In the Pantry: Sesame Oil

sesameoilI don’t consider myself a good cook, but I have spent some time around good cooks while they’re doing their thing, so I’ve picked up some really great tips over the years. One of the best things I’ve learned is to always have roasted sesame oil on hand. It can make some really ordinary foods really great and is helpful when you're in a time crunch for dinner because so much of what you can do with it is quick and easy. I will give you examples!

First, baby bok choy. You just add a little sesame oil and a dash of soy sauce into a bowl of baby bok choy, toss, and put on a baking sheet to roast at 400F. Cook until the leaves are crispy and brown and you have a great, tasty side dish. You can also do this with broccoli.

Next, green beans. This is a two-step process because you need to blanch your green beans before sauteeing. Bring a big pot of salted water to a boil, add a pound of green beans (stem ends removed) and boil for about two minutes, or until bright green. Then drain and immediately put them in a bowl of ice water to stop the cooking process. While they’re cooling, add 1 tablespoon of sesame oil and 1 teaspoon of minced garlic to large saute pan and heat over medium until it becomes fragrant and hot (about 3-4 minutes). Add the beans and cook for about five minutes, stirring frequently. Add a splash of soy sauce at the end (or salt).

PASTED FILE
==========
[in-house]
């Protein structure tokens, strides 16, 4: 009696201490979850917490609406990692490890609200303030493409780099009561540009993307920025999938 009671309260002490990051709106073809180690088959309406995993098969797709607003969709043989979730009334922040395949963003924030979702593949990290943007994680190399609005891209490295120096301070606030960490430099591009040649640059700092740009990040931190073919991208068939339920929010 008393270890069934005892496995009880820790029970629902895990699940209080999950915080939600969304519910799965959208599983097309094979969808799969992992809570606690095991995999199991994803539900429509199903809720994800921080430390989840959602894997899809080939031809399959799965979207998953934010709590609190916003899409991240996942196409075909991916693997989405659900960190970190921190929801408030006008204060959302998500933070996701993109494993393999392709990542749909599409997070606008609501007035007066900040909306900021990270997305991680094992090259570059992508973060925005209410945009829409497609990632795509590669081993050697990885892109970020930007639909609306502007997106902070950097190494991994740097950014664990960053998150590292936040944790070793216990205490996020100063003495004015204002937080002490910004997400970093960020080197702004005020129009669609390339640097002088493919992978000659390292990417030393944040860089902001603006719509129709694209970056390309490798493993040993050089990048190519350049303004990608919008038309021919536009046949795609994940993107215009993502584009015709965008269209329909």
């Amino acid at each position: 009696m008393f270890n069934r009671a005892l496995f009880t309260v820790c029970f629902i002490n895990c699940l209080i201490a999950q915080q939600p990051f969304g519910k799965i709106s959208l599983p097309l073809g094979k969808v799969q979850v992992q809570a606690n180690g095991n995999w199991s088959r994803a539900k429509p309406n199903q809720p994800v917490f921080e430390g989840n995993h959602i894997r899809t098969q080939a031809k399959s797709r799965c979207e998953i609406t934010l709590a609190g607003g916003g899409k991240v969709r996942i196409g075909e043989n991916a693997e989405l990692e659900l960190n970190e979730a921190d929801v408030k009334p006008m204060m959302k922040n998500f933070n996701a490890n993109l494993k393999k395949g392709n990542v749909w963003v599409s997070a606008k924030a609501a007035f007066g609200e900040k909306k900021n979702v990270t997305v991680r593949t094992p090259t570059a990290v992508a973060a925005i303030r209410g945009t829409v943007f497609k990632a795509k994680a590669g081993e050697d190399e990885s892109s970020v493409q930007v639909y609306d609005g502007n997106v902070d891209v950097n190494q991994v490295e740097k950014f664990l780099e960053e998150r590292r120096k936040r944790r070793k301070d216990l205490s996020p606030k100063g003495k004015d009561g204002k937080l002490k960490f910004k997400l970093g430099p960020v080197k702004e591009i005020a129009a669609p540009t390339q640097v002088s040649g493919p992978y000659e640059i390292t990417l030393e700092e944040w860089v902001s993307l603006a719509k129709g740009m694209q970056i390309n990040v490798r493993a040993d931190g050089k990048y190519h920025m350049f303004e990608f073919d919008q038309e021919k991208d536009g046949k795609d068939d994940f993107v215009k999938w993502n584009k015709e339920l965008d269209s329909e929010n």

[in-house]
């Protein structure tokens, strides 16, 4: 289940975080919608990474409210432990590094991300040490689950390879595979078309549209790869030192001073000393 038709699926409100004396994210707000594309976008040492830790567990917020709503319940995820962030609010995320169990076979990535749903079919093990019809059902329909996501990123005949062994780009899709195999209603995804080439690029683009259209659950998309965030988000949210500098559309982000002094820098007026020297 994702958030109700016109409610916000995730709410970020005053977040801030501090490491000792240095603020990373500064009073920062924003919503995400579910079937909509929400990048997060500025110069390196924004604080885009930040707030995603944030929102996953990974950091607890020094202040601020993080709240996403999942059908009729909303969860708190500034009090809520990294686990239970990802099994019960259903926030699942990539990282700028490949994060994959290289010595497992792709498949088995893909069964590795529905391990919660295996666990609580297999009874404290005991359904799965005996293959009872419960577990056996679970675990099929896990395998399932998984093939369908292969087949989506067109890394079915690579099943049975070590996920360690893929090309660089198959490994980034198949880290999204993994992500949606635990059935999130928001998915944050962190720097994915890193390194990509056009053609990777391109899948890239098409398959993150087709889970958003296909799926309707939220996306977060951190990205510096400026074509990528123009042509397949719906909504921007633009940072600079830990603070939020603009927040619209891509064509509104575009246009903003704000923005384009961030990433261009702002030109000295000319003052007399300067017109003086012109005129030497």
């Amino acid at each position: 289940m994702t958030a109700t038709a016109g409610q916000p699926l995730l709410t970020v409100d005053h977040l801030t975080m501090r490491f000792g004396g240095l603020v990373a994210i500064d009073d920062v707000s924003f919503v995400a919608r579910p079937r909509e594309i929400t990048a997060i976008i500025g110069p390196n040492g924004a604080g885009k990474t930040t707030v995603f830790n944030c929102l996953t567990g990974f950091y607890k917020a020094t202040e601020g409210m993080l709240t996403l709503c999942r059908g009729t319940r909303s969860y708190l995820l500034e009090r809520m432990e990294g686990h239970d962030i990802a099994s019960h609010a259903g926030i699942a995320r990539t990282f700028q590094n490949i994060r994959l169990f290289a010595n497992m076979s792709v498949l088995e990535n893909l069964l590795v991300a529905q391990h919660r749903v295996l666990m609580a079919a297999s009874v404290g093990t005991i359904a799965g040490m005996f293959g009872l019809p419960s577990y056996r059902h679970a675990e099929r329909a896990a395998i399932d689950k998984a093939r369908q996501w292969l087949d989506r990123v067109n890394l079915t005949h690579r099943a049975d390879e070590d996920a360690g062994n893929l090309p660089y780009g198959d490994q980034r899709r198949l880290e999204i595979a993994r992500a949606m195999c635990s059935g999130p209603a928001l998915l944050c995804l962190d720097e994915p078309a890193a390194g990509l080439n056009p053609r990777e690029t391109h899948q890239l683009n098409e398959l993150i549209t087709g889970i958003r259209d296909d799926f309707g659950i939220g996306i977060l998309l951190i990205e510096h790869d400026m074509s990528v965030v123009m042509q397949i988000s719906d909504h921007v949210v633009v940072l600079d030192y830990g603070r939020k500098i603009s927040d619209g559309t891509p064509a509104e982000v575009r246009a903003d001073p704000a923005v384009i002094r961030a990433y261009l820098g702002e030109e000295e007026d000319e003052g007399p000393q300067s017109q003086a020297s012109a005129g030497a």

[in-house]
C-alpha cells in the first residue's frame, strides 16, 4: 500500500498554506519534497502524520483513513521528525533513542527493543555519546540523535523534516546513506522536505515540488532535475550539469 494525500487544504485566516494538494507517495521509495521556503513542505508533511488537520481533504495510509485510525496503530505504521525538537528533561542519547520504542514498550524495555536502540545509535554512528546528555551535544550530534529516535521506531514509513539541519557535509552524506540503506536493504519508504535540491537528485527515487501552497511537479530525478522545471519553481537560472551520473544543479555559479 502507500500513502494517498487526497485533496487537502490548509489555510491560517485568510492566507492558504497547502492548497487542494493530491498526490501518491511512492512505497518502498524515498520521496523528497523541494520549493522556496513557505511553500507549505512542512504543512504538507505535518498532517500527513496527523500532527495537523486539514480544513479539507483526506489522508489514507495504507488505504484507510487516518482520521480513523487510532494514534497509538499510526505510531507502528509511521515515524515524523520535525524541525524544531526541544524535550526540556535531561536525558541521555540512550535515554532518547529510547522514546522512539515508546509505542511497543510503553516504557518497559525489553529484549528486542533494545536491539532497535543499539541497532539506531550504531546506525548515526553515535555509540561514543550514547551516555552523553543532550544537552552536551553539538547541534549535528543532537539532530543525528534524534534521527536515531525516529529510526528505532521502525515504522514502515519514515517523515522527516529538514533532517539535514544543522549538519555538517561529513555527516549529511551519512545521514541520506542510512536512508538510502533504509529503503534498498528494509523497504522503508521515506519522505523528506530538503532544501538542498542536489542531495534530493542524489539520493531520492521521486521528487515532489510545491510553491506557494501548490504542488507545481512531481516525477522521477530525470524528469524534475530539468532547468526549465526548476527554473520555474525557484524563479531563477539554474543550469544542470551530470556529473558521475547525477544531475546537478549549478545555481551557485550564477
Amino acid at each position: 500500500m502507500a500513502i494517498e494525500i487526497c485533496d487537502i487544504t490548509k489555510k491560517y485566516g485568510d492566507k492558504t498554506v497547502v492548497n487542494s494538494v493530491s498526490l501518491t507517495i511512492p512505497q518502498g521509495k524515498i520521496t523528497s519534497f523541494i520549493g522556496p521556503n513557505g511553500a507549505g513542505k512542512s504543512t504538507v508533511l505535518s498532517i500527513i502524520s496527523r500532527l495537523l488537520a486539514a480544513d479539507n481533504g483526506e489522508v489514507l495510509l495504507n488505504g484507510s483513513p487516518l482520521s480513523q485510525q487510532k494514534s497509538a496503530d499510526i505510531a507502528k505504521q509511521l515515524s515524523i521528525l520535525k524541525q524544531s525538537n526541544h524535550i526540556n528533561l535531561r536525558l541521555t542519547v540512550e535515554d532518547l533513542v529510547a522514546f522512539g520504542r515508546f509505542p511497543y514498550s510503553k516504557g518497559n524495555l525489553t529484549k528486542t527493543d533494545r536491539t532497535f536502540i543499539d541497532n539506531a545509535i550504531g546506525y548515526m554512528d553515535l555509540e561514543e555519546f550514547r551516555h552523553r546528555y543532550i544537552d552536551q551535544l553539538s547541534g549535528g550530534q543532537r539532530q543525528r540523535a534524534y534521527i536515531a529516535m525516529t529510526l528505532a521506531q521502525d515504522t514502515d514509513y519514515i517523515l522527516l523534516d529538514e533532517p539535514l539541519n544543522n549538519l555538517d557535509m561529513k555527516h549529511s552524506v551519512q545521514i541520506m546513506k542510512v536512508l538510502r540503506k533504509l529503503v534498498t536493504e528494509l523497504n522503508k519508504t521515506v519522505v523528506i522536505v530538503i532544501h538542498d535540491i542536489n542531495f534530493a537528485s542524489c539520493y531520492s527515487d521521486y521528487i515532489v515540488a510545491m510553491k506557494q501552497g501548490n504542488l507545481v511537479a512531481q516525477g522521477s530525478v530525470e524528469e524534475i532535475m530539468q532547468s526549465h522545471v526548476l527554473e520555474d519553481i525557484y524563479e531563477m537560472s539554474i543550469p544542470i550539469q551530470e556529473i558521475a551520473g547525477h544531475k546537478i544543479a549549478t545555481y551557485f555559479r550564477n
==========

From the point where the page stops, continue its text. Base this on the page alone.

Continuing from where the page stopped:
Finally, noodles. Get some thin udon or thing rice noodles or spaghetti (1/2 or 1 pound) and prepare as directed. Drain and remove to a bowl. Add 1-2 tablespoons (depending on the amount of noodles) and toss to spread evenly. Season with gomasio (sesame salt) or kosher salt and toasted sesame seeds plus garlic powder (use sparingly). I like using the gomasio because it adds some interest to the noodles.

I’m not ashamed to say that I could make a meal off these three things together (and maybe some dumplings). You can find toasted sesame oil (and gomasio) in the Asian section of the grocery or at the international market. Be sure the bottle indicates it’s toasted (should have an amber color, not gold). Sesame seeds should also be toasted (save the untoasted for buns). Sesame oil also great as a salad dressing by itself or in a vinaigrette.

4 thoughts on “In the Pantry: Sesame Oil

  1. I think I've only used regular sesame oil before (not toasted), and even that I've used very very rarely. This is intriguing - going to look for it at the grocery store next time I'm there. The bok choy sounds faaaaab.

  2. So I can totally relate to your point "I can make a meal out of these three things together" not necessarily with these ingredients BUT I have go-to's that I experience the same thing with!

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